Corporate Performance Management (CPM) Systems help companies handle financial and operational planning, financial consolidation and close, intercompany elimination, account reconciliation, reporting and analysis and other finance processes. Gartner first recognized the CPM software category in the early 2000s, when the sector was dominated by independent vendors like Hyperion, Cognos, and OutlookSoft. Over time, many of these CPM systems were acquired by larger software companies, and in many cases became “features” of or add-ons to ERP platforms.
Today, most ERP vendors offer some kind of CPM functionality as part of the ERP platform. Their premise is that CPM is merely an extension of the ERP system. This premise is wrong. ERP systems are transactional in nature, whereas CPM systems are management tools, and thus work very differently from each other. Companies that try to combine ERP and CPM inevitably do a disservice to both and give up key advantages in the process. Here are four reasons why modern finance organizations should NOT buy a CPM solution from their ERP vendor:
The Wedge – Good for salads; bad for software
Having spent over a decade working closely with one big ERP vendor, let me give you some insight into how they think. Everything revolves around the ERP system. To paraphrase Revelation, ERP is the alpha and the omega, the beginning and the end. This philosophy permeates not only product development, but also sales and marketing. Internally, ERP vendors refer to all non-core ERP solutions (such as CPM) as wedge offerings. As in, “we can use CPM as a wedge to sell more ERP licenses.” In other words, they view CPM solutions as a means to an end. That end is to serve the needs of the ERP vendor, rather than provide a true CPM solution to the customer. In these cases, a wedge offering is deemed successful only if it leads to an ERP sale.
Heterogenous environments are the norm
ERP vendors often tout their CPM functionality in terms of how it works with their own general ledger system. For example, they might demonstrate drill-to-detail at the GL transaction level as a benefit of “integrated” CPM and ERP functionality. However, ERP-based CPM solutions start to break down when they are asked to perform in a heterogenous environment. The most effective CPM deployments leverage inputs from a multitude of systems, including different ERP platforms, subledger systems, and operational systems. The advantage of standalone CPM becomes even more dramatic when an organization is acquisitive. Rather than spending vast sums of money to migrate acquired companies on to the parent company’s GL platform (the ERP vendor strategy), companies that run modern CPM systems can leave existing systems in place. The result is a faster, more cost-effective way to integrate acquired entities.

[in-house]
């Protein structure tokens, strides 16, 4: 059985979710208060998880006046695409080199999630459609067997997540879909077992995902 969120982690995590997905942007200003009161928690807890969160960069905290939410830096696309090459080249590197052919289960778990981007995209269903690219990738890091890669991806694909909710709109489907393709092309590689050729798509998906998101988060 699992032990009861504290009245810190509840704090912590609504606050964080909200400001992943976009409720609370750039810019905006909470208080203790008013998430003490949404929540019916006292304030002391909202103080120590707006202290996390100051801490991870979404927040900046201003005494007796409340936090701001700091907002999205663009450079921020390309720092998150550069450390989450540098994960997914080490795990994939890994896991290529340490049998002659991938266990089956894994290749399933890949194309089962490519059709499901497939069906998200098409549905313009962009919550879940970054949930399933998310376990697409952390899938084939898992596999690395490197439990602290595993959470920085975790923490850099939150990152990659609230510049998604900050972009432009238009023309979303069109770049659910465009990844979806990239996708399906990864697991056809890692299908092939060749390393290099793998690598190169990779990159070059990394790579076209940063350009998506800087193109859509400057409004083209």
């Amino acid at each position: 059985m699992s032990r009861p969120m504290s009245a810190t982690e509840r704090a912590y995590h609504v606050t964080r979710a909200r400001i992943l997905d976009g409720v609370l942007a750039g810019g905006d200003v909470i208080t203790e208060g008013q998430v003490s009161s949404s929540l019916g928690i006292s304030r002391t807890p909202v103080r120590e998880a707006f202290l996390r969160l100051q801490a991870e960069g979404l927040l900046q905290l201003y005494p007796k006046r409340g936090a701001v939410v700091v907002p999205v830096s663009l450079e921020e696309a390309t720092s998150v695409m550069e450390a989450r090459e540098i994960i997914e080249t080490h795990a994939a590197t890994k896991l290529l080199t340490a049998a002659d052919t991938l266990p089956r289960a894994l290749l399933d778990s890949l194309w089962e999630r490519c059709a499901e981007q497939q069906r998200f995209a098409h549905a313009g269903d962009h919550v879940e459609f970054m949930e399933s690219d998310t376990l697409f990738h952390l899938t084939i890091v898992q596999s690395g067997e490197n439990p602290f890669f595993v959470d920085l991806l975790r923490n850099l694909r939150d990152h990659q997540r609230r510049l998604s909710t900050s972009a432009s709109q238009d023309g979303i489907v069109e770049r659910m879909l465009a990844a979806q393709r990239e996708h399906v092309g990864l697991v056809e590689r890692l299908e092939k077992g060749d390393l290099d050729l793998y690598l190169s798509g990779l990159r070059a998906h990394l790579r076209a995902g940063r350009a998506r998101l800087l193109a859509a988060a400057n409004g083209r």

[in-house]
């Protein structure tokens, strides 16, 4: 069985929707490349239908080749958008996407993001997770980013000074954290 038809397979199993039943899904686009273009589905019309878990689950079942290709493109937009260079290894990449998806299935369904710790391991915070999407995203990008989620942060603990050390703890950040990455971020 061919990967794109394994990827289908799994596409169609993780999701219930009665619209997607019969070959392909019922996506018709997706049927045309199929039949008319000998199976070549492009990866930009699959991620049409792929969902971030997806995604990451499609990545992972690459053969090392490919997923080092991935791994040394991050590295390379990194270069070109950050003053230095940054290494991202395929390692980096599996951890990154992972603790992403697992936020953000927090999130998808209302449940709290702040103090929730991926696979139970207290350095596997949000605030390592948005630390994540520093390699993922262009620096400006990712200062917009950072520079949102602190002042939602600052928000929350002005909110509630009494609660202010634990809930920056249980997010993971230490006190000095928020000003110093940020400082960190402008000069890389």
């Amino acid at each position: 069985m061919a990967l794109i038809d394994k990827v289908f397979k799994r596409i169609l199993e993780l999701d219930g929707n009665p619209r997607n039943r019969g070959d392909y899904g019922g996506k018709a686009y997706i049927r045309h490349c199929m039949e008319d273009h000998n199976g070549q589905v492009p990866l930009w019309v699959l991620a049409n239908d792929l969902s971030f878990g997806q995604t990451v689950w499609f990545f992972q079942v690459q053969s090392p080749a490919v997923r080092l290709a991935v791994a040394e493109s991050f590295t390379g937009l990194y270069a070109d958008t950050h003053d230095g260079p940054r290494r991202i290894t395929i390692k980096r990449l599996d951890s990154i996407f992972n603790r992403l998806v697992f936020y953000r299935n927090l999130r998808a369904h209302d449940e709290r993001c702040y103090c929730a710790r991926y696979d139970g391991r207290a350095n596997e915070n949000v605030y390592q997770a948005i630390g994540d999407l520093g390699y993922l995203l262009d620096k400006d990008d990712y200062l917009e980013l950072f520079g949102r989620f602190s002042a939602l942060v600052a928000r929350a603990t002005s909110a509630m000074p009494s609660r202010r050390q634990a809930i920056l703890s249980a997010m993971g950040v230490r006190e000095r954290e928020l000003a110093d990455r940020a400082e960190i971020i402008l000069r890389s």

Acquired technologies vs. purpose-built
Nearly all ERP-based CPM solutions are derived from acquired technologies. ERP vendors, like Oracle and SAP, have spent billions of dollars to buy first-generation CPM solutions and then integrate them into their ERP platforms. However, the DNA of these systems has always been different than that of the ERP, requiring additional code and development to make the tools work together. In the case of one ERP vendor, they had to create a whole other product license (which customers paid for) just to manage synchronization of metadata between these acquired products. Independent CPM solutions are purpose-built from the ground up and don’t have to simulate integration with an ERP platform that was built by someone else. Also, today’s second-generation CPM vendors were purpose-built for the Cloud, using modern technologies that make first-generation CPM systems look quaint.
One final note about ERP vendors: they love having leverage over customers. The promise of ERP (going back to the 1990s) was that large, integrated systems were good for customers. Less integration, more productivity. While this has proven mostly true, the unintended consequence is that ERP vendors have built walled gardens in which customers can find themselves trapped. Unplugging a big ERP system is simply not feasible in most cases, which puts the ERP vendor in a position of power and leads to poor customer service and support. Customers should be thinking about diversifying their vendor footprint, looking at best-of-breed solutions, and building their own gardens which they control. A modern CPM system is a great place to start given the strong time-to-value proposition that can be achieved within the existing ERP environment.
Caution: ERP vendors will often “throw in” CPM as part of an ERP upgrade to keep independent CPM vendors out of their existing customer base. Remember, cost and value are two different things. A year or two from now, success will be measured by delivering (or exceeding) the expected value. The good news is that customers are beginning to catch on: in a recent survey, 70% of companies stated that they preferred best-of-breed, independent CPM solutions vs. those offered by ERP vendors.
Bottom line, there are several excellent second-generation CPM platforms on the market today which run circles around the first-gen, acquired products offered by legacy ERP vendors. And while ERP vendors continue to pitch these offerings as ‘integrated’ solutions, customers should be aware that these offerings are no longer best-in-class. Customers are better served by looking at the current generation of modern, unified CPM solutions in today’s marketplace.
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